Forcing the banks to hand over our credit history might help with a home loan but it has risks

The federal government will force banks to provide half of their credit information ready for reporting by the mid-year of 2018 (with the rest to be available in 2019).

It is rather odd in this modern age of big data that the four major banks are in a position to keep their huge collections of loan information for so long. The data shows how trustworthy we are in paying back our loans. This data is valuable to the lender.

In order for the proposed legislation of the government to be effective, it will need to ensure that effective regulations have been put in place that safeguard our personal information and prevent further stress on our mortgages. To accomplish this, there are lessons to be gleaned by observing experiences in the US experience.

The new law on credit data will allow the market for consumer credit to more competition. This could create lower-cost loans.

Competitors with skills using the latest technologies could provide consumers with new loan options that are competitive in interest rates. Non-traditional lenders may aggressively increase their market share at the expense of banks. The consumers would appear to be the main beneficiaries.

Lessons Learned from the Global Financial Crisis

Australia has had for years one of the strictest credit reporting systems in the OECD nations. The reporting system in Australia has permitted credit reporting agencies like Equifax as well as Dun and Bradstreet to report on consumers’ credit histories. These records include items like bankruptcy and late loans or rental repayments.

The US system has already required to report certain positive elements of a customer’s credit behavior, such as their timely repayments of loans. This has allowed companies to create statistical scoring models that can determine a borrower’s default risk with incredible precision. Credit scoring was the basis of underwriting the decisions of consumer loans.

This, of course, led to an intense competition. With more reliable data, lenders no longer needed to believe that consumers with lower incomes had a greater risk of not paying on loans.

As loan histories of customers were provided to rivals, customers with a track record of being reliable borrowers were given loans. As competition increased and the market grew, a growing sub-prime market for mortgages developed. The shady lending practices of the past became commonplace and set the stage for 2008’s worldwide financial crises.

Australian households are already in a state of debt. A fierce competition as a result of the proposed legislation could risk forcing families to fall deeper into debt. Consumers with lower incomes could be more susceptible to falling to debt-traps.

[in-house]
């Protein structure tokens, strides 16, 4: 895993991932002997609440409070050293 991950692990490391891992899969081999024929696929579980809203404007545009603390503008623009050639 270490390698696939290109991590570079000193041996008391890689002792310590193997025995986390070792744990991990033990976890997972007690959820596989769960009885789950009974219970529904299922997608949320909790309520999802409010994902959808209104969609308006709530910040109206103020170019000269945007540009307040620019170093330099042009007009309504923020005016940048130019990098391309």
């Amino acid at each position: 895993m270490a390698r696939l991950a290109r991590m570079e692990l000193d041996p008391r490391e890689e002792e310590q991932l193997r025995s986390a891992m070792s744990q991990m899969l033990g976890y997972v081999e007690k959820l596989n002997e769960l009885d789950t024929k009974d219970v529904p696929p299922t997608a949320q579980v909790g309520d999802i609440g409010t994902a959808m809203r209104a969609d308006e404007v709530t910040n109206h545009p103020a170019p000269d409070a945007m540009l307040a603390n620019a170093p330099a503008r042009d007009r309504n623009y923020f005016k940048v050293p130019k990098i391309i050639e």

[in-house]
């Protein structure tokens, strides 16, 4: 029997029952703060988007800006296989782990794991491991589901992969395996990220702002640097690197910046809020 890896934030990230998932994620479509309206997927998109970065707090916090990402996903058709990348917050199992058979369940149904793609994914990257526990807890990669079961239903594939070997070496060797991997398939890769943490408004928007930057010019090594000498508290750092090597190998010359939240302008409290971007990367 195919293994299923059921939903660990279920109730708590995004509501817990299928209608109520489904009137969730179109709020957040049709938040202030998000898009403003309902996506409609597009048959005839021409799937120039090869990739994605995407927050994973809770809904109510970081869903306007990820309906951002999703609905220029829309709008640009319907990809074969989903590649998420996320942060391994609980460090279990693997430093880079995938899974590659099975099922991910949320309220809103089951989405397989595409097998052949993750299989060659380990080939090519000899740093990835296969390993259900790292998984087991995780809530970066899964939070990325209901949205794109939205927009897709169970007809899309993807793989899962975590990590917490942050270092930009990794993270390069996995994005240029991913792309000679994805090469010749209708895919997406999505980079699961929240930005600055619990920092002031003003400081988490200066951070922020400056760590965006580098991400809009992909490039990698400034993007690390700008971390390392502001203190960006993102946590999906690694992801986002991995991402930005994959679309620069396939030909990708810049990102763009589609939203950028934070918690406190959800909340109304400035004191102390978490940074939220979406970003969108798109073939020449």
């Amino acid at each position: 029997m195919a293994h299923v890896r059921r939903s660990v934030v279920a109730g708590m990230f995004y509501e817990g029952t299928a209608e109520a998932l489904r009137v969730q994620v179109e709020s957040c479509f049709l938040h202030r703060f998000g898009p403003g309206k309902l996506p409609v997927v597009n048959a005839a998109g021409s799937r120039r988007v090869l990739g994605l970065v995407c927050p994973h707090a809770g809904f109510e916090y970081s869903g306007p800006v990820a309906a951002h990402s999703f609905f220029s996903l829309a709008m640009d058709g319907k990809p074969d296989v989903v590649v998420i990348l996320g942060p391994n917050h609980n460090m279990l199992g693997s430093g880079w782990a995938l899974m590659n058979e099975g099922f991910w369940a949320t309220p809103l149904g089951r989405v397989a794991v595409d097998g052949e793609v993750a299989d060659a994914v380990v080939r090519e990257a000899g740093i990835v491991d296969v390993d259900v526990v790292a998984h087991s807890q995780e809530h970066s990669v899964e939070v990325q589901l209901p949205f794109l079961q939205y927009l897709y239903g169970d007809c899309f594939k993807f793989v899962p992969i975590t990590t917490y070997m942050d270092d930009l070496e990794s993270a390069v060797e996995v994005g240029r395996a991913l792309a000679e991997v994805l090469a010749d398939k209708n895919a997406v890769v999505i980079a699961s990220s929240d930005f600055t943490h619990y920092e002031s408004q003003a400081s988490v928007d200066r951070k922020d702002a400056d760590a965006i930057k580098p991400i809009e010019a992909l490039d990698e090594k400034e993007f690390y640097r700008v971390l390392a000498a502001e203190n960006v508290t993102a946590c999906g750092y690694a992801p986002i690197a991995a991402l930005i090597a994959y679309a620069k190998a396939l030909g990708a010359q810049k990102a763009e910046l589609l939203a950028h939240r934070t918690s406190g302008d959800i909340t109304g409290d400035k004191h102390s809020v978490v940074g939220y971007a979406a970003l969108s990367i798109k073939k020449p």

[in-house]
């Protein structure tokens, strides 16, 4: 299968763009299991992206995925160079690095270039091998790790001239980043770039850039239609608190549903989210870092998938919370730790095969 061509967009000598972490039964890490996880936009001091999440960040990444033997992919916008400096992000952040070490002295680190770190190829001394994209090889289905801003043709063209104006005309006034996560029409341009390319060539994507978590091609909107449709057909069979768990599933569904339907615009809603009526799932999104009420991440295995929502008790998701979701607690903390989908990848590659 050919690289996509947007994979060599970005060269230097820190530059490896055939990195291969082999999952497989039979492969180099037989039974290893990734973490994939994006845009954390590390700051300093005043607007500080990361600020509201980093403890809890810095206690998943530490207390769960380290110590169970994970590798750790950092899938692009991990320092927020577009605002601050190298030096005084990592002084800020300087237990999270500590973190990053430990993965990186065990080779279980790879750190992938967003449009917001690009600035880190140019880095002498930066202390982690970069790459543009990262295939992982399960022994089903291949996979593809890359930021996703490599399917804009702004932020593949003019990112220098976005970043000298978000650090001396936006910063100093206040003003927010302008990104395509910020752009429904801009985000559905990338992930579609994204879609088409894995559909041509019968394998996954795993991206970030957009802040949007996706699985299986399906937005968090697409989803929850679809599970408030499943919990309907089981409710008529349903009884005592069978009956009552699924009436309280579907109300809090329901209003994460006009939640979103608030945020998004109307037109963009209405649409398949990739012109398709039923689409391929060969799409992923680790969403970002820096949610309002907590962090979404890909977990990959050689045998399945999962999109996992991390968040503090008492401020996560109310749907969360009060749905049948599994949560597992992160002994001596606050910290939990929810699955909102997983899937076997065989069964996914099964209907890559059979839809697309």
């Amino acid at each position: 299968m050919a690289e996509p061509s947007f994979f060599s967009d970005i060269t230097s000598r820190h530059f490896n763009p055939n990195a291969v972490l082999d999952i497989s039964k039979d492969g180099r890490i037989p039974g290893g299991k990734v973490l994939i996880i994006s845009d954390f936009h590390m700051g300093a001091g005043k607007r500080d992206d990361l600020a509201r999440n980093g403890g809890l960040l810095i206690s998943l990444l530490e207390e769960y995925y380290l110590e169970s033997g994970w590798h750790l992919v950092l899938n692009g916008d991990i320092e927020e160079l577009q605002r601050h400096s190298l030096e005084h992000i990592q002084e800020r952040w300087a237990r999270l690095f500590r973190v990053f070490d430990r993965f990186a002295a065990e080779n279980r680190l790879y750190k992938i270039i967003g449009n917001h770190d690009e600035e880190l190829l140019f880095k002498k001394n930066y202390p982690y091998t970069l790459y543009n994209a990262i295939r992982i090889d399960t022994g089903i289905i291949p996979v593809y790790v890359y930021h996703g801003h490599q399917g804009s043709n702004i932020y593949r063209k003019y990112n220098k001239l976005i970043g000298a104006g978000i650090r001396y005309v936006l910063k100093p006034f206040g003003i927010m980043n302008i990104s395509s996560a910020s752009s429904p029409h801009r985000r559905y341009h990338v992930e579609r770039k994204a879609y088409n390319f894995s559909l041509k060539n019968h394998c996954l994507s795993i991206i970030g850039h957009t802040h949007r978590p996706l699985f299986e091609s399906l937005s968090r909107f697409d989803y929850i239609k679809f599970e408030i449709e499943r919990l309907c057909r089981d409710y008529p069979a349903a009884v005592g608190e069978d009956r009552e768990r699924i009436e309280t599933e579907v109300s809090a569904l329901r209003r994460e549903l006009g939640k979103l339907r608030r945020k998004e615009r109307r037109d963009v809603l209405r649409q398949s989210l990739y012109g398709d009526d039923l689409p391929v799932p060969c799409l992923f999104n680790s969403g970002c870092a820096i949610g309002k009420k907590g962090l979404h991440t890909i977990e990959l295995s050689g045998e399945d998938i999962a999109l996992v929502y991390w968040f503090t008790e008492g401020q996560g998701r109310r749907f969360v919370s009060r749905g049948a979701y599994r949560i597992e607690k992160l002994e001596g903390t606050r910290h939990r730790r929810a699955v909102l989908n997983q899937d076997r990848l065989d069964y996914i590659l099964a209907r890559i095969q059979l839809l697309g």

In part, in response to the financial crisis in the world, Australia introduced responsible lending obligations for lenders. These are designed to halt the lending of loans to those who cannot pay them back. However, the US subprime crisis demonstrated that lenders had become adept at evading the regulations, and regulators did not have the determination to apply these rules. The regulators need to be especially vigilant to prevent this happening in Australia.

Inviting the major banks to provide loan history to third-party organizations, including the credit report agencies, creates new risks that need to be carefully monitored. The lenders will either design the credit scoring models based on the information provided by banks or will use the scores provided by credit agencies for reporting.

A score that is inaccurate or not accurate can have serious consequences for the consumer. It could mean they are denied loans or provided with interest rates more expensive than the rate if their score is exact.

There must be efficient procedures in place to ensure that customers have access to their credit scores and can challenge any errors. Transparency in information should be a priority to the benefit of both the lender and the consumer.

Another possibility is that criminals could take personal loan data. In the course of this year, the credit ratings agency Equifax was hit by an attack by hackers that impacted more than 143 million Americans and more than 600,000. Brits. Australia’s biggest credit reporting agency, Equifax Pty Ltd, is a wholly-owned affiliate of Equifax Inc.

The data breach exposes US and UK customers to greater risks of identity fraud as well as targeted scams. In the event that banks are required to release the data on our loans to third-party companies, it increases the likelihood of a data breach.

Competition can bring substantial benefits to consumers. But, excessive competition could end up putting at risk the interests of consumers as individuals and the economy in general.

Consumers also have to contend with the increasing risk of security breaches. The federal government, as well as their regulatory authorities, will have to be on guard for these risks and stay alert.

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